Frenchman commits suicide in Saudi Arabia’s Grand Mosque in Makkah

An aerial view shows the Grand Mosque in Saudi Arabia’s holy city of Makkah on June 3, 2018. (AFP)
Updated 09 June 2018
0

Frenchman commits suicide in Saudi Arabia’s Grand Mosque in Makkah

  • An expatriate commits suicide in the Grand Mosque in Makkah by throwing himself off the roof and onto the circumambulation ground
  • A spokesperson said the body was rushed to the hospital as an investigation commenced into the reason behind the death

RIYADH: A Frenchman has committed suicide by throwing himself off the roof of the Grand Mosque in the holy city of Makkah, Saudi and French officials said Saturday.
“A foreigner threw himself from the roof of the Grand Mosque in Makkah” to the courtyard below, “resulting in his instant death,” Saudi police told the official SPA news agency.
A French foreign ministry official told AFP in Paris that the dead man was French but gave no further details.
The rare act was not the first of its kind to take place in Makkah, the holiest city in Islam — which, like other monotheistic religions, prohibits suicide.
The body was transported to hospital, with an investigation underway “to determine the victim’s identity, what led to the act and how he was able to commit it despite the existence of a metal fence,” SPA said.
Last year, a Saudi man tried to set himself on fire in front of the Kaaba — the square stone building in the center of the mosque compound — but was stopped by security forces.
Every year, millions of Muslim pilgrims from across the world travel to Makkah and Medina, Islam’s second holiest site, also in western Saudi Arabia.


Hodeidah offensive: Coalition forces seize weapons supplied by Iran to Houthis

Updated 18 min 50 sec ago
0

Hodeidah offensive: Coalition forces seize weapons supplied by Iran to Houthis

  • The arsenal included drones, a sniper rifle, roadside bombs disguised as rocks and even a “drone boat” which had been filled with explosives that failed to detonate.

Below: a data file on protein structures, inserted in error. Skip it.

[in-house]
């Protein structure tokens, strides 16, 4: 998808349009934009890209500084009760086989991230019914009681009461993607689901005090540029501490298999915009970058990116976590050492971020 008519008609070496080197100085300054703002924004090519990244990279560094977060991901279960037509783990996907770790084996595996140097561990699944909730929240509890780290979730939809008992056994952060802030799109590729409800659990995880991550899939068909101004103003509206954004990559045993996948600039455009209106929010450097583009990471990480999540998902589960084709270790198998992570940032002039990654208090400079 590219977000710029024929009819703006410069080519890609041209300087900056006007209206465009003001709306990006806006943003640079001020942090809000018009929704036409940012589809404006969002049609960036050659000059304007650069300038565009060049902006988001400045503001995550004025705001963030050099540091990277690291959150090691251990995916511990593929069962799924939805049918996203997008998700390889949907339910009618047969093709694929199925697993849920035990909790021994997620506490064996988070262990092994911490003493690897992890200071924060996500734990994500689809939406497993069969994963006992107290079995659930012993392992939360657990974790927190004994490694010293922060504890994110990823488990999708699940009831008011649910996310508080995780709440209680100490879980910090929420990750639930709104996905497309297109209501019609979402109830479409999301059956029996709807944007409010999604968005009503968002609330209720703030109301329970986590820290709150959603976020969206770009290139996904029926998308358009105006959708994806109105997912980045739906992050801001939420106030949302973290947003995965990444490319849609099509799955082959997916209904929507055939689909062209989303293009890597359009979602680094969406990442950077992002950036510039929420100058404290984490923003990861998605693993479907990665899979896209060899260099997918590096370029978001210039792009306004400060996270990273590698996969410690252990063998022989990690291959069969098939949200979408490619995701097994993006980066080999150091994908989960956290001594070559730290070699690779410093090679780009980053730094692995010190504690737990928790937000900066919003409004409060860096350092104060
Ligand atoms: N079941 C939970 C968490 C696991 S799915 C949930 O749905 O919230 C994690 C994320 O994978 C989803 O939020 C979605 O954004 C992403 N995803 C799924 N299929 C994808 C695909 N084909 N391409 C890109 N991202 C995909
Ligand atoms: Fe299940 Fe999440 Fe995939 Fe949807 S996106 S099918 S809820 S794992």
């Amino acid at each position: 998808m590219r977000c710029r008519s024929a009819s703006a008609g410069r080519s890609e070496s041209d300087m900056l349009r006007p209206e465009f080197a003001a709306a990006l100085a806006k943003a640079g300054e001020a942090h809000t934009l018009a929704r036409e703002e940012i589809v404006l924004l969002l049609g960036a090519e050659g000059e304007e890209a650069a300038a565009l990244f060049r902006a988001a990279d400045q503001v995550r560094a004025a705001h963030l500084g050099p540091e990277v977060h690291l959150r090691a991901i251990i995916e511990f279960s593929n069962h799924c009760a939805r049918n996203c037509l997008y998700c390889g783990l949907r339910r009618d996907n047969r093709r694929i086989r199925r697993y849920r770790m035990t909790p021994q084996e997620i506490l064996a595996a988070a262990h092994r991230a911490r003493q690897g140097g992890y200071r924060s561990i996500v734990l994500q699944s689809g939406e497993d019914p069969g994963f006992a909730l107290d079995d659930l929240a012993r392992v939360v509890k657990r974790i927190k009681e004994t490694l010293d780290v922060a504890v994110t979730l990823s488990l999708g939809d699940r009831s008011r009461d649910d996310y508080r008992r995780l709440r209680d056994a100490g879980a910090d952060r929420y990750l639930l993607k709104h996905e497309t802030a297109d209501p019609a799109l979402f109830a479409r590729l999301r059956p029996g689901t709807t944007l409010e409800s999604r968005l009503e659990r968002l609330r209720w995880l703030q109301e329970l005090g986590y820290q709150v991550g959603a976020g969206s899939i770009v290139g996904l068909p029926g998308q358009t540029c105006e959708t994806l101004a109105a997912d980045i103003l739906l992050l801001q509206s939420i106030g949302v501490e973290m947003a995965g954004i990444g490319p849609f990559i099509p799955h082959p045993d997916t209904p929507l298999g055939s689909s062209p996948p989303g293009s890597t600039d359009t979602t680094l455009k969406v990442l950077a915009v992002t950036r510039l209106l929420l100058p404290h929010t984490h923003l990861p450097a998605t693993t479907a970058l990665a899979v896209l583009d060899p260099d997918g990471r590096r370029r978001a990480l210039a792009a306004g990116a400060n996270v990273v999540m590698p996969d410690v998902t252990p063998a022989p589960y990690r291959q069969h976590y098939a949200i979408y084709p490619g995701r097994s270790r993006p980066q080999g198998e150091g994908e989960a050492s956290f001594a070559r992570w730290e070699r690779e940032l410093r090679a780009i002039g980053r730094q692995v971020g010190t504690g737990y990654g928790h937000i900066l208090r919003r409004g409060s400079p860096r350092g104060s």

• Equipment used to produce and load fuel for rockets that target Saudi Arabia contained Iranian labels.

JEDDAH: Saudi-led coalition officials on Tuesday displayed weapons and explosives supplied by Iran to Houthi militias in the Yemeni port city of Hodeidah. 

The arsenal included drones, a sniper rifle, roadside bombs disguised as rocks and even a “drone boat” which had been filled with explosives that failed to detonate.

Equipment used to produce and load fuel for rockets that target Saudi Arabia contained Iranian labels. The weapons were captured on the battlefield in Hodeidah and displayed at a military base in the UAE. 

“Unsurprisingly, there are advanced military components in the Houthi militias’ hands,” said Talal Al-Teneiji, an official at the UAE Foreign Ministry.

“We took time to inspect and disassemble these to figure out the source ... and we can say that these elements are military-grade materials imported from Iran to the Houthi militias.”

As the week-long offensive in Hodeidah intensified on Tuesday, coalition forces consolidated their grip on the city’s airport and there was new fighting on the main coast road leading to the city center, with Apache helicopters providing air support to the coalition. 

“We can hear the sounds of artillery, mortars and sporadic machinegun fire. The Houthis have been using tanks,” one civilian on the coastal strip said. 

“Water has been cut off to many of the areas near the corniche area because the Houthis have dug trenches and closed water pipes.”

At the airport, which the coalition has controlled since Saturday, their forces stormed the main compound and took full command.

UAE Minister of State for Foreign Affairs Anwar Gargash said: “We are waiting for the Houthis to realize the sort of military and psychological blow that they got with the airport ... we are giving them time to decide if they want to save the city ... and pull out.”

Oubai Shahbandar, a strategic communications adviser, told Arab News that “without the sea and airport of Hodeidah, the Houthi militia has effectively lost the war.”

They should agree to UN-hosted peace talks and not prolong the fighting. “The tide in this conflict has clearly turned in favor of the Arab coalition and the welfare of the Yemeni people ought to be paramount,” he said.